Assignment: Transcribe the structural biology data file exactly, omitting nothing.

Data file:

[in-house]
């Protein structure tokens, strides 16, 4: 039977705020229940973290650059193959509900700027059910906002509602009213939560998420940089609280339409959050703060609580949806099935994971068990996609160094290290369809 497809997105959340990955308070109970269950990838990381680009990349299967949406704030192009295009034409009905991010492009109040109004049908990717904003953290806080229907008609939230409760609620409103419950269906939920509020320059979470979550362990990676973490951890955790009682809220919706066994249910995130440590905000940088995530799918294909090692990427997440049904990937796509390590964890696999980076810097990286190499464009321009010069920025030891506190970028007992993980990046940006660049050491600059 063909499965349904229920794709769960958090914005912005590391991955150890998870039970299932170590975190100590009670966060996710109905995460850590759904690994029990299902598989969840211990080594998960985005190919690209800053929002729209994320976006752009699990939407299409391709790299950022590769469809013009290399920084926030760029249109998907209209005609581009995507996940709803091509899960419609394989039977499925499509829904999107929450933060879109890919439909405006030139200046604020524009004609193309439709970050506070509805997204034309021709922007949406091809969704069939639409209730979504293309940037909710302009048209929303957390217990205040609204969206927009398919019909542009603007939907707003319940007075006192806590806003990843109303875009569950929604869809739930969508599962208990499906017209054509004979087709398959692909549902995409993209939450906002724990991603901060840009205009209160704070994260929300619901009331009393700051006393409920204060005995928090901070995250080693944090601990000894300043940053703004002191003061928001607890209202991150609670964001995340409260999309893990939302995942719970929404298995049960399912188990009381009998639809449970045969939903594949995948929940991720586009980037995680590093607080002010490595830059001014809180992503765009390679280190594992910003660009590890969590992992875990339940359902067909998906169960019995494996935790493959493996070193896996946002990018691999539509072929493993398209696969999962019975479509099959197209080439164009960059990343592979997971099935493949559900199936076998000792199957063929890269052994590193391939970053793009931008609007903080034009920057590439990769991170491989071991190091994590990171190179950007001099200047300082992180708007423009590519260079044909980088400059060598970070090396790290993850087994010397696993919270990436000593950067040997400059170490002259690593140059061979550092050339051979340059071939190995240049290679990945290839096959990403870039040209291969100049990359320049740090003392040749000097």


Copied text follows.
[in-house]
């Protein structure tokens, strides 16, 4: 039977705020229940973290650059193959509900700027059910906002509602009213939560998420940089609280339409959050703060609580949806099935994971068990996609160094290290369809 497809997105959340990955308070109970269950990838990381680009990349299967949406704030192009295009034409009905991010492009109040109004049908990717904003953290806080229907008609939230409760609620409103419950269906939920509020320059979470979550362990990676973490951890955790009682809220919706066994249910995130440590905000940088995530799918294909090692990427997440049904990937796509390590964890696999980076810097990286190499464009321009010069920025030891506190970028007992993980990046940006660049050491600059 063909499965349904229920794709769960958090914005912005590391991955150890998870039970299932170590975190100590009670966060996710109905995460850590759904690994029990299902598989969840211990080594998960985005190919690209800053929002729209994320976006752009699990939407299409391709790299950022590769469809013009290399920084926030760029249109998907209209005609581009995507996940709803091509899960419609394989039977499925499509829904999107929450933060879109890919439909405006030139200046604020524009004609193309439709970050506070509805997204034309021709922007949406091809969704069939639409209730979504293309940037909710302009048209929303957390217990205040609204969206927009398919019909542009603007939907707003319940007075006192806590806003990843109303875009569950929604869809739930969508599962208990499906017209054509004979087709398959692909549902995409993209939450906002724990991603901060840009205009209160704070994260929300619901009331009393700051006393409920204060005995928090901070995250080693944090601990000894300043940053703004002191003061928001607890209202991150609670964001995340409260999309893990939302995942719970929404298995049960399912188990009381009998639809449970045969939903594949995948929940991720586009980037995680590093607080002010490595830059001014809180992503765009390679280190594992910003660009590890969590992992875990339940359902067909998906169960019995494996935790493959493996070193896996946002990018691999539509072929493993398209696969999962019975479509099959197209080439164009960059990343592979997971099935493949559900199936076998000792199957063929890269052994590193391939970053793009931008609007903080034009920057590439990769991170491989071991190091994590990171190179950007001099200047300082992180708007423009590519260079044909980088400059060598970070090396790290993850087994010397696993919270990436000593950067040997400059170490002259690593140059061979550092050339051979340059071939190995240049290679990945290839096959990403870039040209291969100049990359320049740090003392040749000097």